Wreckers Dismantling close off 2018 with a bang in South AfricaPublished 27/12, 2018 at 10:33
Despite depressed business conditions in the South African demolition industry, local company Wreckers Dismantling has successfully ended the year with two challenging explosive demolitions in difficult locations.
This included in October, a controlled explosives operation downing a 45m headgear at Shaft 5 of Harmony Gold Mine at Secunda in Mpumalanga province.
Explosives specialist for Wreckers Dismantling, Kyle Perkin, says the project was ‘challenging’, with the structure being supported by compound girders. Once the explosives were detonated there was a possibility that shrapnel could travel as far as 1k if not properly controlled. “Special cutting techniques were adopted for the placing of the charges as well. These had to be very precise, so as not to overly pre weaken the structure, causing premature collapse,” explains Perkin.
Indirectly linked to the gold mining industry, was the mid November removal of the first two of four original floodlight towers at the Willowmore Park international cricket ground in Benoni, on the East Rand in Gauteng province. The five second demolition of the 70 year old towers took place once the relevant heritage authorities had approved their removal, in keeping with South African law regarding structures older than 60 years. Perkin explains the demolition: “The ground’s lights have steel pylons, and there were concerns that the natural structural deterioration of the disused concrete towers over the years had made them potentially unable to withstand a significant earth tremor. This capacity must be factored into any construction in the area, due to extensive mining activity on the East Rand over more than a century.”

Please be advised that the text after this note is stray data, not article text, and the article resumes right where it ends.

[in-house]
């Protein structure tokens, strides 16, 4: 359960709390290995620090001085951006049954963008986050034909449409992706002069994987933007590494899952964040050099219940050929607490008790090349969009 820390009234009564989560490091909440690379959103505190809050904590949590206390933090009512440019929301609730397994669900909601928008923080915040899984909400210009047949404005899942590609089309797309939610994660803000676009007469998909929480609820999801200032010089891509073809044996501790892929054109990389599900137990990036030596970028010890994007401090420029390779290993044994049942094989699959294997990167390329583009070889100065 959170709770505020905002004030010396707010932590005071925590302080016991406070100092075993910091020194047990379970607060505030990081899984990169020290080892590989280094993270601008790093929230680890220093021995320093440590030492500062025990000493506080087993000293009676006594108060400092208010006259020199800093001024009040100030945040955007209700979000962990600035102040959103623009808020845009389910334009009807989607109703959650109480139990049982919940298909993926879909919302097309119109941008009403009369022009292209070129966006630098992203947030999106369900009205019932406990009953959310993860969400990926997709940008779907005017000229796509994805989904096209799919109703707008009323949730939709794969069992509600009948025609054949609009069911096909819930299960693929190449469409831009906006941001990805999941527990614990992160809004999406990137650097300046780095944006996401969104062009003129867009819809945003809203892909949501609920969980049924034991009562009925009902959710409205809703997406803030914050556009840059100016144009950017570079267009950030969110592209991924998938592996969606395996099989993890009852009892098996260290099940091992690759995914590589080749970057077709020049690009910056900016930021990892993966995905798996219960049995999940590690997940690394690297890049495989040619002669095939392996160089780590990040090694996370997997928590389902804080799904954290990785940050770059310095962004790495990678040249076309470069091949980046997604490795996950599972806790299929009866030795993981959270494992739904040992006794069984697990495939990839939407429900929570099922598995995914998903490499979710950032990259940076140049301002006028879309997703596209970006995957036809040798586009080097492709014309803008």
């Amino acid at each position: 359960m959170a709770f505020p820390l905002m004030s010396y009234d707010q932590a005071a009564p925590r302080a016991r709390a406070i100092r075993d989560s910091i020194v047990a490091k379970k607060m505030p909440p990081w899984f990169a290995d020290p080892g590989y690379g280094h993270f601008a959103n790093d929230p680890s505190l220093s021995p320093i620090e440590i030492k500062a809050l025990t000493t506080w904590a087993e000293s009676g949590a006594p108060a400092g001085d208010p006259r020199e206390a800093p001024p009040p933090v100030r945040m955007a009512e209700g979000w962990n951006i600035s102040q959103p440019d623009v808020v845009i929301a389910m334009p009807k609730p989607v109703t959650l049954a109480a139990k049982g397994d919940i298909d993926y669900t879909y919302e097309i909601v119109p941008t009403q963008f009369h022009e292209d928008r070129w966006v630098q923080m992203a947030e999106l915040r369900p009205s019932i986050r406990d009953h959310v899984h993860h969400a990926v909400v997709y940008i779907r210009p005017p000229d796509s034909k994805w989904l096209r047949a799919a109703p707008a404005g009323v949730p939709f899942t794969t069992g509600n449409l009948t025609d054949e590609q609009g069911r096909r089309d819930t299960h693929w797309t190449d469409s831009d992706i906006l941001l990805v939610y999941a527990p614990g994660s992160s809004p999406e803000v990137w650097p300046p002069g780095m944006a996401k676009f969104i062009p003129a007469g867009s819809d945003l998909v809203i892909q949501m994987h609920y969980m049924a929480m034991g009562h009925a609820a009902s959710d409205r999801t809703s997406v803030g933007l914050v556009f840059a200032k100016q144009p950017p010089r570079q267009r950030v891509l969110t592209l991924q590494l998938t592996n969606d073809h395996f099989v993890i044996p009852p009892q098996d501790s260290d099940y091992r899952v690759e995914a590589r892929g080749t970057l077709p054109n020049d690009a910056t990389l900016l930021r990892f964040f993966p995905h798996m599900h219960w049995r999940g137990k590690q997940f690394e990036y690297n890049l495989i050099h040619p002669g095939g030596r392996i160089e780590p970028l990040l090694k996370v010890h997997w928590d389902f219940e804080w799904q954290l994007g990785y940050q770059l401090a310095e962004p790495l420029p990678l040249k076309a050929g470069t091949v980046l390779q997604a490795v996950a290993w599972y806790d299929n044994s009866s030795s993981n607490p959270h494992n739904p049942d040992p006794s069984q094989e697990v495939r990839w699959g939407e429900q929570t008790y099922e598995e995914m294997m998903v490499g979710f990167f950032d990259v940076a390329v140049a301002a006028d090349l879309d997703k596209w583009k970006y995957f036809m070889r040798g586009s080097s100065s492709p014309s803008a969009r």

There were many other factors to consider; from protection at source of the blast to public safety, damages to underlying services, road closures and an exclusion zone of 200m. Given the proximity of an electric substation, and ablution blocks just 4m away from each mast, it was crucial that both towers were felled in the desired direction to prevent damages. “So we removed a large portion of the circumference of the tower with controlled explosives, and left the remainder to act as a hinge as the towers started to rotate past the centre of gravity,” says Perkin.
Both towers demolition was initiated simultaneously as air blast was not a concern. Soil was placed to cushion underlying cables from any major impact. Once both towers were successfully downed, processing and clearance commenced immediately to meet pressing sports needs at the ground in the middle of the sport season. The remaining two towers, in more difficult locations at the ground, will be felled in April 2019.